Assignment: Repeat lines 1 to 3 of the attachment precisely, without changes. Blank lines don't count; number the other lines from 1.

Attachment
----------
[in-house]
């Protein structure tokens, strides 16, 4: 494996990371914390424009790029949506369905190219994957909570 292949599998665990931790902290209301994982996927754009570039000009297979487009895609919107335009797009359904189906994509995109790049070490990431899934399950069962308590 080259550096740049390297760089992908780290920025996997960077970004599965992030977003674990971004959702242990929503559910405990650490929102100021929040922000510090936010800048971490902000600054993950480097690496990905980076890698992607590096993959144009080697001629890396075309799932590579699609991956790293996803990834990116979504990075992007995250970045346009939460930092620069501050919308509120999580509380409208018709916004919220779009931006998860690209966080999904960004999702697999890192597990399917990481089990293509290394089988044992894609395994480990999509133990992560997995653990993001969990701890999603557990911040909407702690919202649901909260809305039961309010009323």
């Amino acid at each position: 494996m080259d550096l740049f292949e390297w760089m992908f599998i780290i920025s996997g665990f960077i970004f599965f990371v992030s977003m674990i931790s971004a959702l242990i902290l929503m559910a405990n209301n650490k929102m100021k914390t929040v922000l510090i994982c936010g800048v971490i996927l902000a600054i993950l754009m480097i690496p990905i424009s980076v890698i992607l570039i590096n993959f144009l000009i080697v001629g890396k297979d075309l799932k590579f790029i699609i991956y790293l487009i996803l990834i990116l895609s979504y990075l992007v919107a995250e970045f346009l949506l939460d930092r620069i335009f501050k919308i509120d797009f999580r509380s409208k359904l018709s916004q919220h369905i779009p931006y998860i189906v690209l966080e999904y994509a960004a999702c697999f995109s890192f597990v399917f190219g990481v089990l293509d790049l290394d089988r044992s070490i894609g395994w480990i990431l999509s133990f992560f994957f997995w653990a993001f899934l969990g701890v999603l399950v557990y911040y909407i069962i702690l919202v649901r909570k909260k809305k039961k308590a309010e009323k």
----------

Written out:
[in-house]
């Protein structure tokens, strides 16, 4: 494996990371914390424009790029949506369905190219994957909570 292949599998665990931790902290209301994982996927754009570039000009297979487009895609919107335009797009359904189906994509995109790049070490990431899934399950069962308590 080259550096740049390297760089992908780290920025996997960077970004599965992030977003674990971004959702242990929503559910405990650490929102100021929040922000510090936010800048971490902000600054993950480097690496990905980076890698992607590096993959144009080697001629890396075309799932590579699609991956790293996803990834990116979504990075992007995250970045346009939460930092620069501050919308509120999580509380409208018709916004919220779009931006998860690209966080999904960004999702697999890192597990399917990481089990293509290394089988044992894609395994480990999509133990992560997995653990993001969990701890999603557990911040909407702690919202649901909260809305039961309010009323």
């Amino acid at each position: 494996m080259d550096l740049f292949e390297w760089m992908f599998i780290i920025s996997g665990f960077i970004f599965f990371v992030s977003m674990i931790s971004a959702l242990i902290l929503m559910a405990n209301n650490k929102m100021k914390t929040v922000l510090i994982c936010g800048v971490i996927l902000a600054i993950l754009m480097i690496p990905i424009s980076v890698i992607l570039i590096n993959f144009l000009i080697v001629g890396k297979d075309l799932k590579f790029i699609i991956y790293l487009i996803l990834i990116l895609s979504y990075l992007v919107a995250e970045f346009l949506l939460d930092r620069i335009f501050k919308i509120d797009f999580r509380s409208k359904l018709s916004q919220h369905i779009p931006y998860i189906v690209l966080e999904y994509a960004a999702c697999f995109s890192f597990v399917f190219g990481v089990l293509d790049l290394d089988r044992s070490i894609g395994w480990i990431l999509s133990f992560f994957f997995w653990a993001f899934l969990g701890v999603l399950v557990y911040y909407i069962i702690l919202v649901r909570k909260k809305k039961k308590a309010e009323k």